Tag: “Invasion Biology”

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Wolves’ Return to Oregon Brings Conflict and Opportunity

Wolves help wildlife and habitat but they also – historically with good cause – terrify many people. Mexican Wolves, the native wolf of far-West Texas, is a small and comparatively harmless relative of the larger

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This Winter’s Hot Fashion: Parkas Stuffed With Vermont Weeds

Long attacked with poisons as a noxious invasive, milkweed turns out to be useful. In addition to its value as an organic insulator in clothes, milkweed is essential to the embattled Monarch butterfly and other

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Texas Elk and the North American Wildlife Conservation Model

For 150-years American conservationists have followed the the North American Wildlife Conservation Model. It has been beneficial for waterfowl and iconic big game species across the continent with the exception of elk in far-West Texas.

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The Agriculture Of Hope: Climate Farmers Of North America

We can debate whether human impact contributes to climate change, but we cannot deny that human agricultural practices harm range and farm lands. These practices can be changed in ways that will restore the land,

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Are Elk Native to Texas–Historical and Archaeological Evidence for the Natural Occurence of Elk in Texas

This paper began as an effort to persuade Texas Parks and Wildlife Department (TPWD) to cease its efforts to eradicate elk on the state lands which it manages in far-West Texas. Our assumption was that

How and Why Holistic Planned Grazing Can Restore Habitat and Ranch Income

  This paper, authored by Texas A&M range scientist Richard Teague and colleague Matt Barnes, discusses what has worked best for planned graziers across the world, and why conventional range studies have been unable to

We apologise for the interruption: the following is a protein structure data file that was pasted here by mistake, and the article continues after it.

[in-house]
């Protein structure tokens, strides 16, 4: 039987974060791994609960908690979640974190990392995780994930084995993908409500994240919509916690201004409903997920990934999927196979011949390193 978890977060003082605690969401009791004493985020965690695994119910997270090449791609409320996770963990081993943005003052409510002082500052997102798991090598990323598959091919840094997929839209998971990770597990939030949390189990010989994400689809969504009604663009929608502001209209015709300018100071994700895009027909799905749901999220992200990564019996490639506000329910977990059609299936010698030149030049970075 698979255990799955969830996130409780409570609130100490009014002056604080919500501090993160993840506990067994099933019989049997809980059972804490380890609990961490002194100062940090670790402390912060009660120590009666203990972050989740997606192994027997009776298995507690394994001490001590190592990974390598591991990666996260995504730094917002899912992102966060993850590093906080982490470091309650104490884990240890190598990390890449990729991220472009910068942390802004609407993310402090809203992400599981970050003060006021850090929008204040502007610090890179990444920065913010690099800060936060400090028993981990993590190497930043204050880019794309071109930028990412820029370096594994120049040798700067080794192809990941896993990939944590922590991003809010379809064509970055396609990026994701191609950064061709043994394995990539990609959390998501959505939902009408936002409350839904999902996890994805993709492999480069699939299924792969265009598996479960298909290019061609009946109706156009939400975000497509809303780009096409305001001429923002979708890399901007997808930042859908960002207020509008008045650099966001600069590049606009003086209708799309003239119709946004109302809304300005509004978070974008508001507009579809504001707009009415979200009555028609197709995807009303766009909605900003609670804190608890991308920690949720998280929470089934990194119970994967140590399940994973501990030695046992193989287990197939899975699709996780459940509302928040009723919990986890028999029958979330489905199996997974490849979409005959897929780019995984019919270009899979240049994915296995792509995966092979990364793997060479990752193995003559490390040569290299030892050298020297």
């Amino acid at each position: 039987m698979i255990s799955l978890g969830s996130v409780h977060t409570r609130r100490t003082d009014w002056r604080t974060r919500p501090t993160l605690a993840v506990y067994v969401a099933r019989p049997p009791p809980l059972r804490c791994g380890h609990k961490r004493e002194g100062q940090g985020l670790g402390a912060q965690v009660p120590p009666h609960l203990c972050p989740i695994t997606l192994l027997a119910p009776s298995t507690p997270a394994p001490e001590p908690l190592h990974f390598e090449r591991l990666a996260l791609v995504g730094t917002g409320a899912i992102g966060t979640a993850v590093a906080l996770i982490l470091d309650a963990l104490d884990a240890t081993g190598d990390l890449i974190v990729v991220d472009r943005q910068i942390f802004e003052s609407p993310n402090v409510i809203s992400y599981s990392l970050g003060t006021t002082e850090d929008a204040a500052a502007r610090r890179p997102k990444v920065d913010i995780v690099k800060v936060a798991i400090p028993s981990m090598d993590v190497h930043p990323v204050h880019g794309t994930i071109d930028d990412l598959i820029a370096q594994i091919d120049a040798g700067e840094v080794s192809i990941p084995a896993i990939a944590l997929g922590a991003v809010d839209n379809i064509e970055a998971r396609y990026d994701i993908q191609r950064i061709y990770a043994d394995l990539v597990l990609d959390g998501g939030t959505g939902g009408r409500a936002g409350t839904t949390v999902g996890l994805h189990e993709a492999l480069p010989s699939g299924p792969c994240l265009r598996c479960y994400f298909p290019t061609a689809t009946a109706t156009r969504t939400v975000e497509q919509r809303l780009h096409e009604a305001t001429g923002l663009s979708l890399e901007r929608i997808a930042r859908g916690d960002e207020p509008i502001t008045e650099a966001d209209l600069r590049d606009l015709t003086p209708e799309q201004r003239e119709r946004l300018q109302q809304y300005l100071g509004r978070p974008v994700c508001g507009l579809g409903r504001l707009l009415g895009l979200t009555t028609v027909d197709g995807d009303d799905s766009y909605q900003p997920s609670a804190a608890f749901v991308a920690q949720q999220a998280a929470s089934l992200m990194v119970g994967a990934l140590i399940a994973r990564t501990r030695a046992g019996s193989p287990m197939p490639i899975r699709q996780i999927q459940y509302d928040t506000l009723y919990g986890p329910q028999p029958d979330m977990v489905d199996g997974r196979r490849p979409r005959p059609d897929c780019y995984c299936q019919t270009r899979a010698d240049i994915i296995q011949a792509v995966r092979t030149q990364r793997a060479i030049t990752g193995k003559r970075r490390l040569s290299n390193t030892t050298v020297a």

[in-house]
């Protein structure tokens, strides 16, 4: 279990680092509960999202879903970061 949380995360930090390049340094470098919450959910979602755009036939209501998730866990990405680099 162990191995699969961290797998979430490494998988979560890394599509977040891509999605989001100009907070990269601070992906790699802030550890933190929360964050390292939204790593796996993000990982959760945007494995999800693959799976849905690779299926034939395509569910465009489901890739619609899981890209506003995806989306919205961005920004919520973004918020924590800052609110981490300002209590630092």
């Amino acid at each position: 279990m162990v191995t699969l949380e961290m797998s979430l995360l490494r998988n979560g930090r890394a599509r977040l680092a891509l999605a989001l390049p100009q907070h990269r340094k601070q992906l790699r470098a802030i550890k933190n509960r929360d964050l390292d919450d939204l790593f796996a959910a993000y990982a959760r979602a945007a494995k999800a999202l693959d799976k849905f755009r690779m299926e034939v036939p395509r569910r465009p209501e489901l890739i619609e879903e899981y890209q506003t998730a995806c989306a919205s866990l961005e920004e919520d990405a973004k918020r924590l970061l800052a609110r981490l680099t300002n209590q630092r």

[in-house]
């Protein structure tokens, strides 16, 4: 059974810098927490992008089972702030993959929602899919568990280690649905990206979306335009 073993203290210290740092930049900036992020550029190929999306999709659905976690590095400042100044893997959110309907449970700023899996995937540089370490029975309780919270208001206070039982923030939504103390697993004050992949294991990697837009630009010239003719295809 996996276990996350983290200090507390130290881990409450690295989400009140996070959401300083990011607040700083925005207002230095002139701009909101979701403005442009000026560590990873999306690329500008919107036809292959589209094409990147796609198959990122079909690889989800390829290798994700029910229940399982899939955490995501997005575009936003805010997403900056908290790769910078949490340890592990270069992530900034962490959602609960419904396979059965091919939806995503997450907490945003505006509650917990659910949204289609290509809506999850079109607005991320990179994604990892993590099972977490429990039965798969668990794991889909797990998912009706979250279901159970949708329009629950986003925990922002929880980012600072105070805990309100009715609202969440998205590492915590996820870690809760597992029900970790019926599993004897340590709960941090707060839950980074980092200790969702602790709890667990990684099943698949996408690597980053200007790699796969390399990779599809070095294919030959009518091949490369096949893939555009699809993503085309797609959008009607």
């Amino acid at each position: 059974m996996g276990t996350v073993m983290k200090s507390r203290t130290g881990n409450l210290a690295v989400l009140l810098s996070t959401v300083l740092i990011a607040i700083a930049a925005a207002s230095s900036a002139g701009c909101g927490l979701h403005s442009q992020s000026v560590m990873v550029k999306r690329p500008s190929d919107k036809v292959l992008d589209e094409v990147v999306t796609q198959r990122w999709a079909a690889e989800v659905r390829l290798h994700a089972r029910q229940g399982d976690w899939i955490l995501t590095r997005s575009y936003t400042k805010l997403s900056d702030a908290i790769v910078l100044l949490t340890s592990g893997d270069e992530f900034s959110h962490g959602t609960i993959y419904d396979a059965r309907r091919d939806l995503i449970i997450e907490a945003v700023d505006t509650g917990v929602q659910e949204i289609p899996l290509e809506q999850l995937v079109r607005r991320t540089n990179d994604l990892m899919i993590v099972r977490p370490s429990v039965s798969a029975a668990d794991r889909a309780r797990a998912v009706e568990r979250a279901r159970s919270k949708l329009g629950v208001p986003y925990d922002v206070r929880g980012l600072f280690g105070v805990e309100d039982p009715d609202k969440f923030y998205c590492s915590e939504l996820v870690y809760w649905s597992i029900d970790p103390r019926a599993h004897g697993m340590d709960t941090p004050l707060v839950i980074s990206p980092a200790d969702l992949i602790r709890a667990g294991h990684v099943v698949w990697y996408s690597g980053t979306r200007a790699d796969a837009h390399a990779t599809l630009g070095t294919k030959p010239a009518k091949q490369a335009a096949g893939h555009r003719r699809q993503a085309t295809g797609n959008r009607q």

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Holistic Planned Grazing on Rangelands: Why the Gap Between Researcher Beliefs and Rancher Experience?

In this paper published in the Journal of Environmental Management, Texas A&M range scientists and their colleagues discuss why—70 years after the development of holistic planned grazing, and notwithstanding the positive experience reported by so

Allan Savory and the Science of Tracking

Over the last 60 years, Allan Savory has at different times worn a wildlife agency shirt and crest, his country’s military battle camouflage, the formal attire of a parliamentarian, and rancher’s dungarees. His in-the-bush and

Hunting Moose in Canada to Save Caribou From Wolves

Wildlife interactions are often counterintuitive. When we oversimplify these unimaginably complex systems we do things that inadvertently damage wildlife and its habitat.

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Planned Grazing and Deer

“Properly grazed cattle can improve deer health. Cattle herds can replace the big nomadic grazers with which animals and plants evolved. Plants and animals are symbiotic: Plants need animals as much as animals need plants.